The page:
- S. Pneumo: PenG or Amoxil ALT: macrolide, ceph, clinda, doxy, FQ
- Resistant S. Pneumo: cefotaxime, ceftriaxone, Levo ALT: vanc, linezolid, high dose Amoxil
- H. Influenza: Amoxil ALT: FQ, doxy, azithromycin, clarithromycin
- Resistant H. Influenza: 2nd or 3rd gen ceph ALT: FQ, doxy, azithromycin, clarithromycin
- Legionella: FQ, macrolide ALT: Doxy
- MRSA: van, linzesolid ALT: Bactrim
- MSSA: Antistaph PCN (methicillin nafcillin oxacillin cloxacillin dicloxacillin) ALT: cefazolin, clindamycin
- New CAP agents: Omadecycline and Lefamulin: approved for adult CAP. No clinical data for MRSA.
Hospital Associated Pneumonia (HAP):
HCAP is no longer a category. See CAP.
Hospital-Acquired or Ventilator-Associated Pneumonia (HAP/VAP):
- Pathogens: Pseudomonas, Acinetobacter, staph, MRSA
- HAP = pneumonia 48 hours admission, VAP= pneumonia 48 hours after ventilation
- Get blood cultures for HAP/VAP. Non-invasive is preferred. Do not diagnose based on procalcitonin. Clinical criteria is more important than biomarkers
- If morbidity risk is high: MRSA and Double Pseudo from 2 classes (Only risk factors are IV antibiotics in last 90 days or structural lung disease)
- NO AMINOGLYCOSIDE MONOTHERAPY
- In VAP, if the MRSA and Gram Negative Bacterial Resistance (GNBR) rates are <10 or < 20 in HAP: B-lactam only (cefepime, imipenem, meropenem, pip-tazo) OR Levaquin only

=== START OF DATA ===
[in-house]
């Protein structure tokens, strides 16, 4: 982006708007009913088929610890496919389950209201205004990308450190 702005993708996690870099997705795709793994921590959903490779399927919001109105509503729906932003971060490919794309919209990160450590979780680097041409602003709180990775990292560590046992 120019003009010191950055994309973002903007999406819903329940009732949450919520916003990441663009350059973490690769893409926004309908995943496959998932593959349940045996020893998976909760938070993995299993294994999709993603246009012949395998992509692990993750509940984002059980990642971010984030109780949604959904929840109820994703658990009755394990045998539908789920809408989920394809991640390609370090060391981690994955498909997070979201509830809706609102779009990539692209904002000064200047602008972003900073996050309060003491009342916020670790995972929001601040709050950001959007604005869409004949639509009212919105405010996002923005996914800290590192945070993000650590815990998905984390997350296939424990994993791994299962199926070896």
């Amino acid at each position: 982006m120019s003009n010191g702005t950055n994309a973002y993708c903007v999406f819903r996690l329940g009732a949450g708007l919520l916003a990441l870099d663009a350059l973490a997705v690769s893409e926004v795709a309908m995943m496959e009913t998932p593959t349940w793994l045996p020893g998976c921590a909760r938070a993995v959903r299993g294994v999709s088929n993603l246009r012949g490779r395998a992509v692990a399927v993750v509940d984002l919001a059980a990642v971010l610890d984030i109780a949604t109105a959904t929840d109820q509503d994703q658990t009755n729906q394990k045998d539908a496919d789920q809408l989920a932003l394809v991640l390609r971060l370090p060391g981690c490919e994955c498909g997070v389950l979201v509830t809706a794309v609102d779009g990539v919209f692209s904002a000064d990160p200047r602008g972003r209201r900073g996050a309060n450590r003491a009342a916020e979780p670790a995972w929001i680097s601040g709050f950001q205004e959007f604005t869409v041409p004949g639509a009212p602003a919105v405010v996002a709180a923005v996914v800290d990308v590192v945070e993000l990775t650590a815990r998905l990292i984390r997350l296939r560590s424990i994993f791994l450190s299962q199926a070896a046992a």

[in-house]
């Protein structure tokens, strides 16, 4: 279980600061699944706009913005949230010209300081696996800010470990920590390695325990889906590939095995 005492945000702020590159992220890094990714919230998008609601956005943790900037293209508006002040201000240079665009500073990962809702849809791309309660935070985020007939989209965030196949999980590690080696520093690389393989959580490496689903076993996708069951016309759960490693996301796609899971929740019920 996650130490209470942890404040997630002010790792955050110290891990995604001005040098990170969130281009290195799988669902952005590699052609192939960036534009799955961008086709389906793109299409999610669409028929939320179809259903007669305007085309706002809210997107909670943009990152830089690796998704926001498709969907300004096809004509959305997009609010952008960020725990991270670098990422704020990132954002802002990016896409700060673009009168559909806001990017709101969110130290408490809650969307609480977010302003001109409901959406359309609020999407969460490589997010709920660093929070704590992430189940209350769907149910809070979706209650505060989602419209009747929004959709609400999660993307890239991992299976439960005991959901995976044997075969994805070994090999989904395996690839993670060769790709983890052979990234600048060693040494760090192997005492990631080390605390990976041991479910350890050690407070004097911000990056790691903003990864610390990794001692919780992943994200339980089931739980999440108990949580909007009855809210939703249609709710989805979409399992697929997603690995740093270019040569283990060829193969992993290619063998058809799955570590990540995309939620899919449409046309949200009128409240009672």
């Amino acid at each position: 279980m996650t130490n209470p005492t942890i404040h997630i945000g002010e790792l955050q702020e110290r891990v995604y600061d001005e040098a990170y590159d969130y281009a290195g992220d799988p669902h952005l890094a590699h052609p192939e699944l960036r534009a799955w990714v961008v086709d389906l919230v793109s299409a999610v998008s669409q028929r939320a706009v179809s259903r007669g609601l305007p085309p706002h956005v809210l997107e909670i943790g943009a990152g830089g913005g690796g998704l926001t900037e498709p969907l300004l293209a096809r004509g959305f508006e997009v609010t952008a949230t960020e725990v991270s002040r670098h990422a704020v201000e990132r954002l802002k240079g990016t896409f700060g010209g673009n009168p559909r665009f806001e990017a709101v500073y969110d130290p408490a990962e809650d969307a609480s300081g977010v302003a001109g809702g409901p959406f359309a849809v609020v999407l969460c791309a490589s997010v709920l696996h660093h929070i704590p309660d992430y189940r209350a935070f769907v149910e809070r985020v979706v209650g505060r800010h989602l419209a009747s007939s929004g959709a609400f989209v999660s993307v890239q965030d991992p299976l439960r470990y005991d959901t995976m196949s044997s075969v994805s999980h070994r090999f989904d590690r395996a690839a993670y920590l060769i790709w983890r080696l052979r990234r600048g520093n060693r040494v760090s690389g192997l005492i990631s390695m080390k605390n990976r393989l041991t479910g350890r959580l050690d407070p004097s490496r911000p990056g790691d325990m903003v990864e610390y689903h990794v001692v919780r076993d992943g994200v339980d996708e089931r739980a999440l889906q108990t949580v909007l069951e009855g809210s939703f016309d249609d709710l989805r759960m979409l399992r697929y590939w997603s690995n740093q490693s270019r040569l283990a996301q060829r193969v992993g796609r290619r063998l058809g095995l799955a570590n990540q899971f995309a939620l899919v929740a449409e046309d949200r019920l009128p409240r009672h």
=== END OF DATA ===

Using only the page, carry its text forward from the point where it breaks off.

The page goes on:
- In VAP, if the MRSA/GNBR>10 or >20 in HAP: ADD vanc or linezolid (you can use aztreonam as your beta-lactam or cipro as your FQ in addition to the above)
- High Risk (structural lung disease or IV antibiotics) ADD extra antipseudomonal. Can be above or aminoglycoside (or polymyxins in VAP)
- In VAP, one of the two must have s. aureus coverage
- B-Lactam should have antipseudomonal coverage: ceftazidime, cefepime, imipenem, meropenem, pip/tazo or aztreonam
- Inhaled antibiotics can be used in combo (not alone) in VAP due to Gram – bacilli being susceptible only to AGS or polymyxins
- Avoid polymyxin unless no other choice, Polymyxin B causes less kidney damage than colistin
- Escalation with cultures or an 80% drop in procalcitonin (this is the best use of procalcitonin in pneumonia).
- If morbidity risk is high: MRSA and Double Pseudo from 2 classes (Only risk factors are IV antibiotics in last 90 days or structural lung disease). The first agent should be a B-lactam unless contraindicated. B-lactams are almost always preferred in pneumonia.
- Everyone with HAP/VAP needs at least 2 agents. Most patients (patients with MDRs) will need at least 3.
- ***Linezolid causes thrombocytopenia, check CBC***
- Treatment Duration: 7 days
- Ceftolozone-tazobactam: MDR Gram – coverage, including ESBL and AmpC producers, CTX-M, pseudomonas but no activity against carbapenemase producers/CRE, no enterococcus, no anaerobes, NO KPC
- Ceftazidime-avibactam: MDR Gram – including ESBL, AmpC, most CRE, including KPC and OXA-48, limited gram, no STAPH, no pseudomonas, no enterococcus, no anaerobes
- Meropenem-vaborbactam – MDR Gram – including ESBL, AMPC, CRE including KPC, and NON-MDR STAPH